As a newspaper publisher, Eric has used his insider's detailed knowledge of government and his publications to lead the FBI and state prosecutors to investigations that resulted in criminal prosecutions of well-known elected officials in Ohio; and have helped realign Cleveland's political landscape with the defeat of candidates and issues he's exposed. Eric's stories led to the indictments of the late Governor George Voinovich's brother, Paul Voinovich of the V Group, and four associates. He asked the FBI to investigate the mayor he'd served as chief of staff for public corruption; and testified in three federal trials for the prosecution. He forced former Cuyahoga County Coroner Dr. Elizabeth Balraj to admit her investigations of police killings were fraudulent; and to issue notices to local police that her investigators would control police killing investigations. Eric's current work has resulted in Cuyahoga County Judge John Russo accepting the criminal complaint he guided an activist to file against 24 civil rights-violating police officers in the city he once led for operating without valid peace officer credentials. USA Today reporters picked up on Eric's police credentials reporting from his social media page and made it national.

Eric is the author of of his first book, "Fight Police License Plate Spying," which examines the FBI and local police misuse of the National Crime Information Center criminal records history database. An accomplished trumpet player and singer whose friendship with Duke Fakir of the Four Tops resulted in his singing the show's closing song, "Can't Help Myself": Curtis Sliwa of New York's Guardian Angels counts Eric among his founding chapter leaders from the early 1980's role as an Ohio organizer of over 300 volunteer crime fighters in Cleveland, Columbus and Youngstown, Ohio. For his work as a young man Eric was recognized by Cleveland's Urban League as it's 1983 Young Man of the Year.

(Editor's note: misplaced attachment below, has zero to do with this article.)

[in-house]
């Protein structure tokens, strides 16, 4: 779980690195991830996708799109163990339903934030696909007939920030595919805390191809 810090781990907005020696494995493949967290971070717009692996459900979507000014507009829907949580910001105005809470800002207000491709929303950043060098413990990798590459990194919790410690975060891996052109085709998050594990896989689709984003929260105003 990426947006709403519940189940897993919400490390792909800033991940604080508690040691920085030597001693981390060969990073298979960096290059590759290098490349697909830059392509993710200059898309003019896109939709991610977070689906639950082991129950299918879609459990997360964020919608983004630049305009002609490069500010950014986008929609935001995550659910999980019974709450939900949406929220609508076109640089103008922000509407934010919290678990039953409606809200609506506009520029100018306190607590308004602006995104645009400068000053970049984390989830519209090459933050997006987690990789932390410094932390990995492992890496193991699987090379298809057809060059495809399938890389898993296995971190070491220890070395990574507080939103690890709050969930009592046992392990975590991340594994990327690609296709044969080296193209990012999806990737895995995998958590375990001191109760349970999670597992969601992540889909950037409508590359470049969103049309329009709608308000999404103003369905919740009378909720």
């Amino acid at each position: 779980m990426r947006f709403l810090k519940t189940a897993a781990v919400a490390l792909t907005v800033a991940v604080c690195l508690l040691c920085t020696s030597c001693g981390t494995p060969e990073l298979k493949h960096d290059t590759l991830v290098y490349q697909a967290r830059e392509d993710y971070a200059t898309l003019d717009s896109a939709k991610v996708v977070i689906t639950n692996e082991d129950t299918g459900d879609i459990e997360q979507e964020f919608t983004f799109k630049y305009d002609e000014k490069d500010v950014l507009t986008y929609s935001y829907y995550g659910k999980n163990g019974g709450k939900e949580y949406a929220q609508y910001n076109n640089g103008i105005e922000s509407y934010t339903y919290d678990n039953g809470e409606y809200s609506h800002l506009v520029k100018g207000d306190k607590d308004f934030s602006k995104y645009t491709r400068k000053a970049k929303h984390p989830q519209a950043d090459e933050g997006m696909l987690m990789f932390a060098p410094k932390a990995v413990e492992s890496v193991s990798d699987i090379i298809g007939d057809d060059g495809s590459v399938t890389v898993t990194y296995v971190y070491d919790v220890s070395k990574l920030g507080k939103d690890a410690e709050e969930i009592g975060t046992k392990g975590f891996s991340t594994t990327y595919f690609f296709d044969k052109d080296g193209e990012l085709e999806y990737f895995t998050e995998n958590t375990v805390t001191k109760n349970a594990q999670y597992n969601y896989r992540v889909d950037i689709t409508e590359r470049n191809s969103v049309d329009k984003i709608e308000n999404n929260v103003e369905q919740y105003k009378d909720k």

Known in Cleveland for his encyclopedic knowledge of government and history, and intimately-connected with the region's players, every local major media outlet in Cleveland has picked up on one of Eric's stories since 1979. There is no mainstream newspaper, television or radio outlet in Cleveland that does not include an interview with Eric Jonathan Brewer in its archives over the past 40 years.